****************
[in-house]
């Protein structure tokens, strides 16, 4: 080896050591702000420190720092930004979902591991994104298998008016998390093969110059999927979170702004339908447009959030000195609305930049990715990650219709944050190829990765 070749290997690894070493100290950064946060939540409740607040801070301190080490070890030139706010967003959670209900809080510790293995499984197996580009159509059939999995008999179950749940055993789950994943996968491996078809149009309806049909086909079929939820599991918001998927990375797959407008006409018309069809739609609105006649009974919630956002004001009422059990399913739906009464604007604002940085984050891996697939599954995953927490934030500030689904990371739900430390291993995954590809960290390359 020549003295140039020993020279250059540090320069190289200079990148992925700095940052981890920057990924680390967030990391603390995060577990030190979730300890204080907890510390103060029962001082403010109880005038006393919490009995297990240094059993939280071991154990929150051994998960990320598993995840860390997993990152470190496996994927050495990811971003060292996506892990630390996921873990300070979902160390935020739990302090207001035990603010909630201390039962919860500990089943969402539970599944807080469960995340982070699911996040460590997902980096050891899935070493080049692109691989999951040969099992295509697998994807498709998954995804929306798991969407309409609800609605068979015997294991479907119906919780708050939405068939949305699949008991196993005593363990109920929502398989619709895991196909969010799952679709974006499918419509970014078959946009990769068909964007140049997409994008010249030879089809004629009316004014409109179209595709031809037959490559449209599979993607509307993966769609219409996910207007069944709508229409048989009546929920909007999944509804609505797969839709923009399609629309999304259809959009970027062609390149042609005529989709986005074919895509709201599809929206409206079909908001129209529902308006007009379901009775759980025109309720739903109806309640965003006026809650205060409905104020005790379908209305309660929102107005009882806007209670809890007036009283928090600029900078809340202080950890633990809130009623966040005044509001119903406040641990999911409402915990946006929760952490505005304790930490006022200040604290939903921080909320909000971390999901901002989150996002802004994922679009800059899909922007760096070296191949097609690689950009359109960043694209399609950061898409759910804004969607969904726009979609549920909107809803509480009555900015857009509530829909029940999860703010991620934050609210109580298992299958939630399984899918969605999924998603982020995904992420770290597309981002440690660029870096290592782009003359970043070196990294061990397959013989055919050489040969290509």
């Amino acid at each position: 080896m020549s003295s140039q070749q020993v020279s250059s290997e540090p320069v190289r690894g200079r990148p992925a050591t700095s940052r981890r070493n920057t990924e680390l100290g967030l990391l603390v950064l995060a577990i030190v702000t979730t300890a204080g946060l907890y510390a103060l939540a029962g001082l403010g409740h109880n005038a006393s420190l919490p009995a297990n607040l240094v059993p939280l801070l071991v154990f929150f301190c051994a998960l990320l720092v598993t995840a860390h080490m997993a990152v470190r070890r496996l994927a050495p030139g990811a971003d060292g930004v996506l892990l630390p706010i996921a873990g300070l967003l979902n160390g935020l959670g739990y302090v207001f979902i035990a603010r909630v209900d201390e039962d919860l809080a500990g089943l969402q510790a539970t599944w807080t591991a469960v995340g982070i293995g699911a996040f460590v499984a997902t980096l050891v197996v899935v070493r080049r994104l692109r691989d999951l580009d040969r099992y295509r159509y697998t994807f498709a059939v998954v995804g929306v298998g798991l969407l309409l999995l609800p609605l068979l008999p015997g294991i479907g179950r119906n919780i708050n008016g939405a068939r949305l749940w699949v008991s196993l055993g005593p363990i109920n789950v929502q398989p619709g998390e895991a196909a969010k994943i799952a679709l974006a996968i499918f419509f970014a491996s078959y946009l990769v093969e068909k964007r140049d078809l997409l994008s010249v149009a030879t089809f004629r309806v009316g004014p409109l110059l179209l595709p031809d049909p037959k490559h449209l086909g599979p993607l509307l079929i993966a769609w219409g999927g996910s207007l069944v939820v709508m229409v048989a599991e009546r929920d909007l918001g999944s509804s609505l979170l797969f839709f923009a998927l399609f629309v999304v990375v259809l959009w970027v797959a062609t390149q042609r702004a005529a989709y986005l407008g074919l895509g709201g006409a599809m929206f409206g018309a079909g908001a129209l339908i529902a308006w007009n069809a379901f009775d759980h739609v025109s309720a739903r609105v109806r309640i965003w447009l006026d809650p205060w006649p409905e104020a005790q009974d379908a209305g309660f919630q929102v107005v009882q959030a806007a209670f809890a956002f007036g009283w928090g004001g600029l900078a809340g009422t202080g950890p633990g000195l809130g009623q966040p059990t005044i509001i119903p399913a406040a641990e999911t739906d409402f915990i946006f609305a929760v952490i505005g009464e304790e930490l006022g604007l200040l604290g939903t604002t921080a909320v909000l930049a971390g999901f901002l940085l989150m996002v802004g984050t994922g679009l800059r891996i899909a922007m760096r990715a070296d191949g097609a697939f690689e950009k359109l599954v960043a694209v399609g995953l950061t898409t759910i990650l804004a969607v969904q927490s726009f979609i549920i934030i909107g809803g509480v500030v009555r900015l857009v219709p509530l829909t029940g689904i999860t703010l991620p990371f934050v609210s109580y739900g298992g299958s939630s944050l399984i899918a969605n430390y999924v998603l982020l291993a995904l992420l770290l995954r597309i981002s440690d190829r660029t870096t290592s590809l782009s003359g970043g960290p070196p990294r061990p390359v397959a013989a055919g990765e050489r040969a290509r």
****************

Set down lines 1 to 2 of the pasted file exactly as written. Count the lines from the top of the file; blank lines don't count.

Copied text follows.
[in-house]
């Protein structure tokens, strides 16, 4: 080896050591702000420190720092930004979902591991994104298998008016998390093969110059999927979170702004339908447009959030000195609305930049990715990650219709944050190829990765 070749290997690894070493100290950064946060939540409740607040801070301190080490070890030139706010967003959670209900809080510790293995499984197996580009159509059939999995008999179950749940055993789950994943996968491996078809149009309806049909086909079929939820599991918001998927990375797959407008006409018309069809739609609105006649009974919630956002004001009422059990399913739906009464604007604002940085984050891996697939599954995953927490934030500030689904990371739900430390291993995954590809960290390359 020549003295140039020993020279250059540090320069190289200079990148992925700095940052981890920057990924680390967030990391603390995060577990030190979730300890204080907890510390103060029962001082403010109880005038006393919490009995297990240094059993939280071991154990929150051994998960990320598993995840860390997993990152470190496996994927050495990811971003060292996506892990630390996921873990300070979902160390935020739990302090207001035990603010909630201390039962919860500990089943969402539970599944807080469960995340982070699911996040460590997902980096050891899935070493080049692109691989999951040969099992295509697998994807498709998954995804929306798991969407309409609800609605068979015997294991479907119906919780708050939405068939949305699949008991196993005593363990109920929502398989619709895991196909969010799952679709974006499918419509970014078959946009990769068909964007140049997409994008010249030879089809004629009316004014409109179209595709031809037959490559449209599979993607509307993966769609219409996910207007069944709508229409048989009546929920909007999944509804609505797969839709923009399609629309999304259809959009970027062609390149042609005529989709986005074919895509709201599809929206409206079909908001129209529902308006007009379901009775759980025109309720739903109806309640965003006026809650205060409905104020005790379908209305309660929102107005009882806007209670809890007036009283928090600029900078809340202080950890633990809130009623966040005044509001119903406040641990999911409402915990946006929760952490505005304790930490006022200040604290939903921080909320909000971390999901901002989150996002802004994922679009800059899909922007760096070296191949097609690689950009359109960043694209399609950061898409759910804004969607969904726009979609549920909107809803509480009555900015857009509530829909029940999860703010991620934050609210109580298992299958939630399984899918969605999924998603982020995904992420770290597309981002440690660029870096290592782009003359970043070196990294061990397959013989055919050489040969290509």